This verse from Nehemiah could not be any simpler. It does not need exegetical insights to unearth hidden treasures within its meaning. A rouge scholar is not required to decipher its concealed code. Not even a Hebrew Rabbi to explain its relevance to the Torah. They read from the Book of the law of God making it clear so that the people could understand what was being read. The ‘they’ are the Levites (the priests of the day) and the task – make it (God’s Word) clear for the average person. Strange how in some circles latin is introduced to help or German linguistics and hermeneutical debate?

Here is one such example of theological ‘insight’, not singling out any particular theologian – there is plenty in this league to choose from –

“Making it clear” (meporas) translates the Pual participle of the verb paras, a form that occurs only here (cf. the Aramaic Pael passive participle meparas in Ezra 4:18). Many would derive its meaning from the sense “to separate,” “to determine,” hence “to make clear” (cf. RSV, “clearly”).Rabbinic tradition, however, from the epoch of Rab (A.D. 175-247) has understood this word as referring to translation from Hebrew into an Aramaic Targum. Thus the Babylonian Talmud (Megillah 3a) comments: “What is meant by the text: `And they read in the book, in the law of God, mephorash, and gave the sense and caused them to understand the meaning”? `And they read in the book, in the Law of God’: this indicates the Hebrew text; mephorash: this indicates the targum” (see R. le Deaut, Introduction a la Litterature Targuminque [Rome: Institute Biblique Pontifical, 1966], p. 23; M. McNamara, Targum and Testament [Grand Rapids: Eerdmans, 1972], pp. 79-80).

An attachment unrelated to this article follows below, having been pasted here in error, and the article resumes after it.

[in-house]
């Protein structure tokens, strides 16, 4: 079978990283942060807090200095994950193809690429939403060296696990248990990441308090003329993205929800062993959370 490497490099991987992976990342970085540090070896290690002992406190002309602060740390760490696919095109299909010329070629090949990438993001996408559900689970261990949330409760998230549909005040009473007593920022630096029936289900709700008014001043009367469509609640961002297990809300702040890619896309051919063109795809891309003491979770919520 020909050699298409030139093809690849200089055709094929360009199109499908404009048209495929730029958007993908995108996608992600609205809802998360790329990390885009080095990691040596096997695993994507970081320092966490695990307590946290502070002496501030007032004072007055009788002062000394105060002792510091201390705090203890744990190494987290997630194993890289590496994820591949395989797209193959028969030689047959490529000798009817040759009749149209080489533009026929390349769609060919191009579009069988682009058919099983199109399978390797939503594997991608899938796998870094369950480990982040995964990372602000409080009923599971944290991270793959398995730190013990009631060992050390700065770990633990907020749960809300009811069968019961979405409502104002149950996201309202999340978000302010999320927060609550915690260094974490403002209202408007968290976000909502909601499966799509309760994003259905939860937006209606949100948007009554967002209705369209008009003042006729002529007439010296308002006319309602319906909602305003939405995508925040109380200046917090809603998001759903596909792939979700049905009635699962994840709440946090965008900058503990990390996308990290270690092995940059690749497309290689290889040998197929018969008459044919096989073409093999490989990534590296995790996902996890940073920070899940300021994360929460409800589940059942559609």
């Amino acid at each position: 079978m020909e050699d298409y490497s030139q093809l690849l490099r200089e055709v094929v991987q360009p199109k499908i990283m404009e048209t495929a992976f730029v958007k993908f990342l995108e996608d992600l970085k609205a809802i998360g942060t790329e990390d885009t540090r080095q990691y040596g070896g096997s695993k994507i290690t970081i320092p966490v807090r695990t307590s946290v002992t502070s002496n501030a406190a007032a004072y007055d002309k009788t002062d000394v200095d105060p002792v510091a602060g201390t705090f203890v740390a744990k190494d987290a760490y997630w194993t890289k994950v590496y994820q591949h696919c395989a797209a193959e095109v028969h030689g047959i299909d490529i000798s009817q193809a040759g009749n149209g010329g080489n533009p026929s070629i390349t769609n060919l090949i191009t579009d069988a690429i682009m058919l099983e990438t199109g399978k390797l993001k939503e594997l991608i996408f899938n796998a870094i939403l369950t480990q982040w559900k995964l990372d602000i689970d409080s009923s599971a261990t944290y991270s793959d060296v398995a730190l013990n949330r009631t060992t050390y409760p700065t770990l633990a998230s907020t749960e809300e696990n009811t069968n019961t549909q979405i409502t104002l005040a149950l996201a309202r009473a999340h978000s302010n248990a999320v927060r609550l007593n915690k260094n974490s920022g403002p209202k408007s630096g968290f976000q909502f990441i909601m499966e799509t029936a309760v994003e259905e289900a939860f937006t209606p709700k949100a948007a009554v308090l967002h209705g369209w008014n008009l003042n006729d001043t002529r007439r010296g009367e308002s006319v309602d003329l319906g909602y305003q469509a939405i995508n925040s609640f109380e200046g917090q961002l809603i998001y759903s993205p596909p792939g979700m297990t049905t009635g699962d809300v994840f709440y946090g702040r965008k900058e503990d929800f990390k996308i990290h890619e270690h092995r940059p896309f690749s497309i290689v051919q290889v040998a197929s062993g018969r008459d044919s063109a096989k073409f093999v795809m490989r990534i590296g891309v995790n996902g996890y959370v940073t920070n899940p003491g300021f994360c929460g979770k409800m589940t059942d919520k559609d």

Clear as Mud?  If the above was not actually transcribed from a published work you could almost assume it was sarcastic satire. Making it clear, for whom, Einstein? (I doubt Einstein would have been overly concerned with the ‘Pael passive participle’ either). Is that God’s purpose for us? Is it His will to take such ‘knowledge’ to the third world to enlighten them? I would hazard a guess it more likely the devil in the detail.